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Woodley v. United States

United States District Court, E.D. Virginia, Norfolk Division

October 26, 2016

JERRELL IVEY WOODLEY, Petitioner,
v.
UNITED STATES OF AMERICA, Respondent. Civil Action No. 2:16cv333

          MEMORANDUM OPINION AND ORDER

          Raymond A. Jackson United States District Judge

         Jerrell Ivey Woodley ("Petitioner") has submitted a Motion pursuant to Title 28 United States Code Section 2255 to Vacate and Correct Sentence ("§ 2255 Motion"). Having thoroughly reviewed the Parties' filings in this case, the Court finds this matter is ripe for judicial determination. For the reasons set forth below, Petitioner's § 2255 Motion is DENIED and Respondent's Motion to Dismiss is GRANTED.

         I. FACTUAL AND PROCEDURAL HISTORY

         On April 8, 2011, an Eastern District of Virginia Grand Jury returned an indictment charging Petitioner with two counts. ECF No. 3. On September 16, 2011, Petitioner pled guilty to count fifty-seven of the indictment. ECF No. 296. Count fifty-seven charged Petitioner with Possession of a Firearm in Furtherance of a Crime of Violence, in violation of 18 U.S.C. § 924(c)(1)(A). ECF No. 297. On January 4, 2012, the Court sentenced Petitioner to a term of one hundred and twenty months imprisonment on count fifty-seven. ECF No. 413.

         On June 23, 2016, Petitioner filed a pro se Motion to Vacate Sentence under 28 U.S.C. § 2255 ("§ 2255") and the Supreme Court's ruling in Johnson v. United States, ___ U.S. ___, 135 S.Ct. 2551 (2015). ECF No. 499. On July 1, 2016, the Court ordered the Federal Public Defender to represent Petitioner in this matter. ECF No. 509. On July 21, 2016, Respondent filed a Motion to Dismiss. ECF No. 524. On July 22, 2016, the Federal Public Defender responded to Respondent's Motion to Dismiss. ECF No. 529.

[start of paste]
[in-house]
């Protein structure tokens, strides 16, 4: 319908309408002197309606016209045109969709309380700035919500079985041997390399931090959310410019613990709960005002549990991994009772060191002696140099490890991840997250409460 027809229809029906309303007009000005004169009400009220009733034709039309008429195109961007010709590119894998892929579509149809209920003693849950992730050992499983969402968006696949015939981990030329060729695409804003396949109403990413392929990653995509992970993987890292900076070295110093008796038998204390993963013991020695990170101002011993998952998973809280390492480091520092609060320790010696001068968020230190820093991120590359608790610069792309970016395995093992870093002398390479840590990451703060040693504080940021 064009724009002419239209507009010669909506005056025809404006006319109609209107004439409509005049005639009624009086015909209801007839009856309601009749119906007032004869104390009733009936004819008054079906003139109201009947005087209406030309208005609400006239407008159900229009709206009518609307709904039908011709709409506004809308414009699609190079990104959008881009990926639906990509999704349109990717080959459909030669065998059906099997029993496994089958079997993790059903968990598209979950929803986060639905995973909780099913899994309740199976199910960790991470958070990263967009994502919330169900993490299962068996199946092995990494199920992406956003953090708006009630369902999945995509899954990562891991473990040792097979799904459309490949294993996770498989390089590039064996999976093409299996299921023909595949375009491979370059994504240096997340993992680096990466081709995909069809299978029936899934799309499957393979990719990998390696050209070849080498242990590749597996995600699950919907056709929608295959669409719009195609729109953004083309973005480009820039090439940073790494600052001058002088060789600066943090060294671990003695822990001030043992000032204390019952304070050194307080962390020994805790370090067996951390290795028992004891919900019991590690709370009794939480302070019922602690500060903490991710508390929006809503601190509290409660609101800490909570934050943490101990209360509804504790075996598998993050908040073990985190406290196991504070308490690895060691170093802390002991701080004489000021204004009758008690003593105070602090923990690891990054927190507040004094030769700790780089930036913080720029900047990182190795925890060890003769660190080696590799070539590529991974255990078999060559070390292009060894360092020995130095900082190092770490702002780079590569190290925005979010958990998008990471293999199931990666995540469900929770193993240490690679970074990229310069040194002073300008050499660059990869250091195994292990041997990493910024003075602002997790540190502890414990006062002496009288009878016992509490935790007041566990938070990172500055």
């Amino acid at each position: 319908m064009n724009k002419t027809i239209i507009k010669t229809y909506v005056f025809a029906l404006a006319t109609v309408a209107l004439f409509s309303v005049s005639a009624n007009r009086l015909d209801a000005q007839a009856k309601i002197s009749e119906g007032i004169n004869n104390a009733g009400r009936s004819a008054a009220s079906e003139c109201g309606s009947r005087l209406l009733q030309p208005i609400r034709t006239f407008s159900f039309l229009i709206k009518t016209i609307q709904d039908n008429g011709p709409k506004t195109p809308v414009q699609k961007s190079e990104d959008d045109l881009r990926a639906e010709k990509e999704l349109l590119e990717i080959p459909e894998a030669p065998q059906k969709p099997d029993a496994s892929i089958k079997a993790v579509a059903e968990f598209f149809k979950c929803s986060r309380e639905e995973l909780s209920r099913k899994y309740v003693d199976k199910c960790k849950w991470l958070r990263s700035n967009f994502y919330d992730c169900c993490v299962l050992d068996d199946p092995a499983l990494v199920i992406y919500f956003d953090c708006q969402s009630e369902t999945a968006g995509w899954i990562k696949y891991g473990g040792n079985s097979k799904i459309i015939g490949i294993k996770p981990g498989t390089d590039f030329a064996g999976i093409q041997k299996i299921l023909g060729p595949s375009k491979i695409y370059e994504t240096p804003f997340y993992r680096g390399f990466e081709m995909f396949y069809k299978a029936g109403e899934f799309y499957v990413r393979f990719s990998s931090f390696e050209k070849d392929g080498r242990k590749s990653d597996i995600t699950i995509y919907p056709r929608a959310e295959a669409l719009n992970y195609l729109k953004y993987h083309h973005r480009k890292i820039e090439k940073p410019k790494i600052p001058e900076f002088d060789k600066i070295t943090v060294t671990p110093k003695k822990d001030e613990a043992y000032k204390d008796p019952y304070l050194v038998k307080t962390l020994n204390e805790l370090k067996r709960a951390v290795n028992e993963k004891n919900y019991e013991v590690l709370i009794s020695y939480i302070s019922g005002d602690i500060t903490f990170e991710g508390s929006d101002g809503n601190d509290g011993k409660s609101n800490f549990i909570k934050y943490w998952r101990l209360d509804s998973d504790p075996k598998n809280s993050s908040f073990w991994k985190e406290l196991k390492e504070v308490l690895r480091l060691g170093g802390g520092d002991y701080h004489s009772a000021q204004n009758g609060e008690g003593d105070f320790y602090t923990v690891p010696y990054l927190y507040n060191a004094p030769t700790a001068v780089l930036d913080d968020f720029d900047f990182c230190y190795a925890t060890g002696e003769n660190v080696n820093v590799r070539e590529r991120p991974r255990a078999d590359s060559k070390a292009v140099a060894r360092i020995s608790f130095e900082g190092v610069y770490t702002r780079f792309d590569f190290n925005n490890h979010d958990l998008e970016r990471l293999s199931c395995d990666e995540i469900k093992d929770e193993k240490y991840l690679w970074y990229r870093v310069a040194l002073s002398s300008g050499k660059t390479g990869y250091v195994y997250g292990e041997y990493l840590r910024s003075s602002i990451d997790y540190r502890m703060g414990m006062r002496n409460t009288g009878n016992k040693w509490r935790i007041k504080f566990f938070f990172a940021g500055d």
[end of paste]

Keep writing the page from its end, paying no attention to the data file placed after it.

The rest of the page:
II. LEGAL STANDARDS

         When a petitioner in federal custody wishes to collaterally attack his sentence or conviction, the appropriate motion is a § 2255 motion. United States v. Winestock, 340 F.3d 200, 203 (4th Cir. 2003). Section 2255 of Title 28 of the United States Code governs post-conviction relief for federal prisoners. It provides in pertinent part:

A prisoner in custody under sentence of a court established by Act of Congress claiming the right to be released upon the ground that the sentence was imposed in violation of the Constitution or laws of the United States, or that the court was without jurisdiction to impose such sentence, or that the sentence was in excess of the maximum authorized by law, or is otherwise subject to collateral attack, may move the court which imposed the sentence to vacate, set aside or correct the sentence.

28 U.S.C. § 2255(a).

         In a proceeding to vacate a judgment of conviction, the petitioner bears the burden of proving his or her claim by a preponderance of the evidence. Miller v. United States, 261 F.2d 546, 547 (4th Cir. 1958).

         Motions under § 2255 "will not be allowed to do service for an appeal." Sunal v. Large, 332 U.S. 174, 178 (1947). For this reason, issues already fully litigated on direct appeal may not be raised again under the guise of a collateral attack. Boeckenhaupt v. United States, 537 F.2d 1182, 1183 (4th Cir. 1976).

         When deciding a § 2255 motion, the Court must promptly grant a hearing "unless the motion and the files and records of the case conclusively show that the prisoner is entitled to no relief." 28 U.S.C. § 2255(b). Whether a hearing is mandatory for a § 2255 Motion and whether petitioner's presence is required at the hearing is within the district court's sound discretion and is reviewed for abuse of discretion. Raines v. United States, 423 F.2d 526, 529 (4th Cir. 1970) (citing Machibroda v. United States, 368 U.S. 487 (1962)).

         III. DISCUSSION

         A § 2255 motion is subject to a one-year statute of limitations. 28 U.S.C. § 2255(f). The beginning date for that one-year limitations period is not universal, but is dependent upon the motion's allegations. Petitioner's § 2255 Motion is not timely under § 2255(0(1) because he filed more than one year after his judgment of conviction became final. The motion is not timely under § 2255(f)(2) because Petitioner alleges no unlawful governmental action that prevented him from filing the § 2255 ...


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